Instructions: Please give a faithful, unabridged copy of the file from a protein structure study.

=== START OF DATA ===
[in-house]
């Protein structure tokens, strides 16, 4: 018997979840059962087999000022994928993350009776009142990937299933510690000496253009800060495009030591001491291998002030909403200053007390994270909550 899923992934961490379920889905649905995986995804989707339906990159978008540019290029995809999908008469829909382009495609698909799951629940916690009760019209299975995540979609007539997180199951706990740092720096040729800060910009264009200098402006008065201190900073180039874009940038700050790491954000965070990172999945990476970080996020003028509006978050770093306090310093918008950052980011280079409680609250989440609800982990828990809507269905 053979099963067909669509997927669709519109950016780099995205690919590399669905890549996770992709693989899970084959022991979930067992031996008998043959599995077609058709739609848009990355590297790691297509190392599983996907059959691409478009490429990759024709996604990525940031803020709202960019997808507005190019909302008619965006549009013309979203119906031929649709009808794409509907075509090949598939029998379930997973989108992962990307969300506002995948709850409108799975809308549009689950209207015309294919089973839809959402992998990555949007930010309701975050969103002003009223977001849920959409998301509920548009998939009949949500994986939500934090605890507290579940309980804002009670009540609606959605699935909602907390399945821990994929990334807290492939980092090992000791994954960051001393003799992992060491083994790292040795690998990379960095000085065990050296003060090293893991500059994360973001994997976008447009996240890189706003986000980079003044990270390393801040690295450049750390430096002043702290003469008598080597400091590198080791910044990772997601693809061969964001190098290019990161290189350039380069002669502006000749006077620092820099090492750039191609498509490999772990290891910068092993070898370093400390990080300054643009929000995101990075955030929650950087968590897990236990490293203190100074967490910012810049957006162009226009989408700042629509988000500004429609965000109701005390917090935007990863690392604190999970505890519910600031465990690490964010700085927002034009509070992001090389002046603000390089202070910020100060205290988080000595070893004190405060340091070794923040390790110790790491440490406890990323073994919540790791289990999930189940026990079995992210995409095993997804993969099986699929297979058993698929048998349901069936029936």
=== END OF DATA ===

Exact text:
[in-house]
């Protein structure tokens, strides 16, 4: 018997979840059962087999000022994928993350009776009142990937299933510690000496253009800060495009030591001491291998002030909403200053007390994270909550 899923992934961490379920889905649905995986995804989707339906990159978008540019290029995809999908008469829909382009495609698909799951629940916690009760019209299975995540979609007539997180199951706990740092720096040729800060910009264009200098402006008065201190900073180039874009940038700050790491954000965070990172999945990476970080996020003028509006978050770093306090310093918008950052980011280079409680609250989440609800982990828990809507269905 053979099963067909669509997927669709519109950016780099995205690919590399669905890549996770992709693989899970084959022991979930067992031996008998043959599995077609058709739609848009990355590297790691297509190392599983996907059959691409478009490429990759024709996604990525940031803020709202960019997808507005190019909302008619965006549009013309979203119906031929649709009808794409509907075509090949598939029998379930997973989108992962990307969300506002995948709850409108799975809308549009689950209207015309294919089973839809959402992998990555949007930010309701975050969103002003009223977001849920959409998301509920548009998939009949949500994986939500934090605890507290579940309980804002009670009540609606959605699935909602907390399945821990994929990334807290492939980092090992000791994954960051001393003799992992060491083994790292040795690998990379960095000085065990050296003060090293893991500059994360973001994997976008447009996240890189706003986000980079003044990270390393801040690295450049750390430096002043702290003469008598080597400091590198080791910044990772997601693809061969964001190098290019990161290189350039380069002669502006000749006077620092820099090492750039191609498509490999772990290891910068092993070898370093400390990080300054643009929000995101990075955030929650950087968590897990236990490293203190100074967490910012810049957006162009226009989408700042629509988000500004429609965000109701005390917090935007990863690392604190999970505890519910600031465990690490964010700085927002034009509070992001090389002046603000390089202070910020100060205290988080000595070893004190405060340091070794923040390790110790790491440490406890990323073994919540790791289990999930189940026990079995992210995409095993997804993969099986699929297979058993698929048998349901069936029936």